Katie Jasinski tries to find "little things" to do as an involved resident of Ellicott City, but it seems as if any activity she chooses turns into something bigger.
Two years ago, for example, she began volunteering in her eldest daughter's second-grade classroom at Worthington Elementary School.
Now, Mrs. Jasinski is the school's parent volunteer coordinator, responsible for scheduling more than 100 volunteers for classroom assignments, special activities and events.
Last year, she saw a television report about a Baltimore City principal struggling to educate children in the inner city and wrote a letter asking what she could do to help.
The result: a continuing series of cultural and educational exchanges between the two schools, called the "ColeWorth Connection."
All that hard work will be recognized in Annapolis this Wednesday, when Ms. Jasinski and 23 other volunteers from around the state are honored by Gov. William Donald Schaefer as "Maryland's Most Beautiful People."
The seventh annual awards ceremony, which includes one volunteer from each county, is intended to salute volunteer activities, said Christine Edwards, public information officer for the state's "Maryland You Are Beautiful" program.
This is not the first time Ms. Jasinski, a mother of three and a master's degree candidate in liberal studies at the College of Notre Dame in Baltimore, has been recognized for her volunteer efforts.
In April, she was chosen Howard County's outstanding education volunteer for engineering the partnership between Worthington and Coleman elementary schools.
"Katie was just the logical choice," said Kathy Sloan, local coordinator for the "Maryland You Are Beautiful" program.
The two schools formed a friendship last year after Ms. Jasinski saw a CNN report in which Coleman's principal, Addie Johnson, described her efforts to teach children in an urban school system strapped for financial resources.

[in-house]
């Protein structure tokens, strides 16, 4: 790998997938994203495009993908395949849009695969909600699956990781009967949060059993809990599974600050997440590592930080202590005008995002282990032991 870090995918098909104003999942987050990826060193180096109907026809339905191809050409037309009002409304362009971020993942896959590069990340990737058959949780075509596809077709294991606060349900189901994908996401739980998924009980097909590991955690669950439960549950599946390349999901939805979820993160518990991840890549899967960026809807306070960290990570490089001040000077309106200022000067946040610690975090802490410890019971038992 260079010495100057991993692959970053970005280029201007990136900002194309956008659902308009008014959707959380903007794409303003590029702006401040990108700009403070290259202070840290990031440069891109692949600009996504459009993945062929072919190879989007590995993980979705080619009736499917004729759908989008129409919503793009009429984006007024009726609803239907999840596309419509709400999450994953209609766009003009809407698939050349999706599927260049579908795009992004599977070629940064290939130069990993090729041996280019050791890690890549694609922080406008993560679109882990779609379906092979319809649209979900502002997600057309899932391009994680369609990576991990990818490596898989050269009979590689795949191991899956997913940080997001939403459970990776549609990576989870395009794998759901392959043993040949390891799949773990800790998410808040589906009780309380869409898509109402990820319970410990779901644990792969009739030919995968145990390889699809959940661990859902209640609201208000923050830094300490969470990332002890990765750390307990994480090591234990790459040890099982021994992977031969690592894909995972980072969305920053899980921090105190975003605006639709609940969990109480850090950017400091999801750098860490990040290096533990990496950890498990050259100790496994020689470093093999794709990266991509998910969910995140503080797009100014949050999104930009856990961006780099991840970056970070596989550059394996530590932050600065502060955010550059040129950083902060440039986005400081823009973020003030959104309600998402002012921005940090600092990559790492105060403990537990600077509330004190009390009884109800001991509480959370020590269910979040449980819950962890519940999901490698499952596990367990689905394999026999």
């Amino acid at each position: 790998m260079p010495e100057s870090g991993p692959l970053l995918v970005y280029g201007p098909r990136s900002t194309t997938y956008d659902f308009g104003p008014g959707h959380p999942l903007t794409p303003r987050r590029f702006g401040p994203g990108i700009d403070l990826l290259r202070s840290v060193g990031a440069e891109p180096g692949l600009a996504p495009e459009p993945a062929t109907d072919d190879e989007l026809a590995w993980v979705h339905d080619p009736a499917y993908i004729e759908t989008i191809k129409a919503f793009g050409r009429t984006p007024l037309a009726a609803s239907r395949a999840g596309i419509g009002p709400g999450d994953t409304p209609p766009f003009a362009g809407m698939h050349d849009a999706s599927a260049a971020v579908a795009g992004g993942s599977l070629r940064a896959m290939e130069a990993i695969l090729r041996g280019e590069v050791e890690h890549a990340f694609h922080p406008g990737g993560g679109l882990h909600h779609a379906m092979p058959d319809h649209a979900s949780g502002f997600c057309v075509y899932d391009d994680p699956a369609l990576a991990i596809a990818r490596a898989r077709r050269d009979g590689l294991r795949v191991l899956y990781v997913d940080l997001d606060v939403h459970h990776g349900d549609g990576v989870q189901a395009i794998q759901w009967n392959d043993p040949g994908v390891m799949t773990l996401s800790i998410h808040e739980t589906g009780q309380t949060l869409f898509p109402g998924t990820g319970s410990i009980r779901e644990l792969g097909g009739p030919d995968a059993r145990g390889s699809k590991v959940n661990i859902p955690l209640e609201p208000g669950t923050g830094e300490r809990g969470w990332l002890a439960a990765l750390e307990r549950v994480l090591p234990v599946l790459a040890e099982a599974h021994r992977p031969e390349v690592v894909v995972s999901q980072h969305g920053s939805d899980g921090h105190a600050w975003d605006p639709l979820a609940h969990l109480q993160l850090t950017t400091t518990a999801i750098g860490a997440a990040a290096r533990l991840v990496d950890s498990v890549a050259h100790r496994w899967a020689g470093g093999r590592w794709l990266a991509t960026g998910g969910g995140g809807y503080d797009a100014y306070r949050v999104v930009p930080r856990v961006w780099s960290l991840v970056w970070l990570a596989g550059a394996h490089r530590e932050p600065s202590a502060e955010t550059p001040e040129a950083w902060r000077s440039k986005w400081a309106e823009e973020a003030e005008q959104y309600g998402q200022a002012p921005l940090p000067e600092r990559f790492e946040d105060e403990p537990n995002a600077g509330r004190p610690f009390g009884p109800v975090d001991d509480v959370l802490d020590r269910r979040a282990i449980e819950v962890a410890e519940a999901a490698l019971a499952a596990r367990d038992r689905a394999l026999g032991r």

"I was just so impressed" by Ms. Johnson, said the Ellicott City volunteer, who decided to organize an effort to help.
As part of that effort, Worthington, St. John's Lane and Talbott Springs elementary schools last year collected 200 books for Coleman's library.
Since then, students from Worthington and Coleman have visited each other, written letters and shared videotapes.
In January, Coleman students will visit Worthington to read and exchange books as part of Maryland Reading Month. Students from both schools also will make and exchange quilts based on the books they read.
The partnership has benefited both schools, Ms. Jasinski said.
Worthington is considering adopting a concept from Coleman called "Parent Academy," in which parent volunteers are trained to work at the school.
"We've learned equally as much from them as they have from us," Ms. Jasinski said.
In addition to her work with the partnership program, Ms. Jasinski volunteers at least 10 hours each week at Worthington Elementary, helping students with math and reading, planning meetings and making telephone calls.
"She's always willing to do something," said Fran Donaldson, Worthington principal. "She never says no."
In what is left of her spare time, Ms. Jasinski works toward her master's degree and cares for her children, who all attend Worthington.
"I'm so fired up," she said. "There's so much to do and so little time."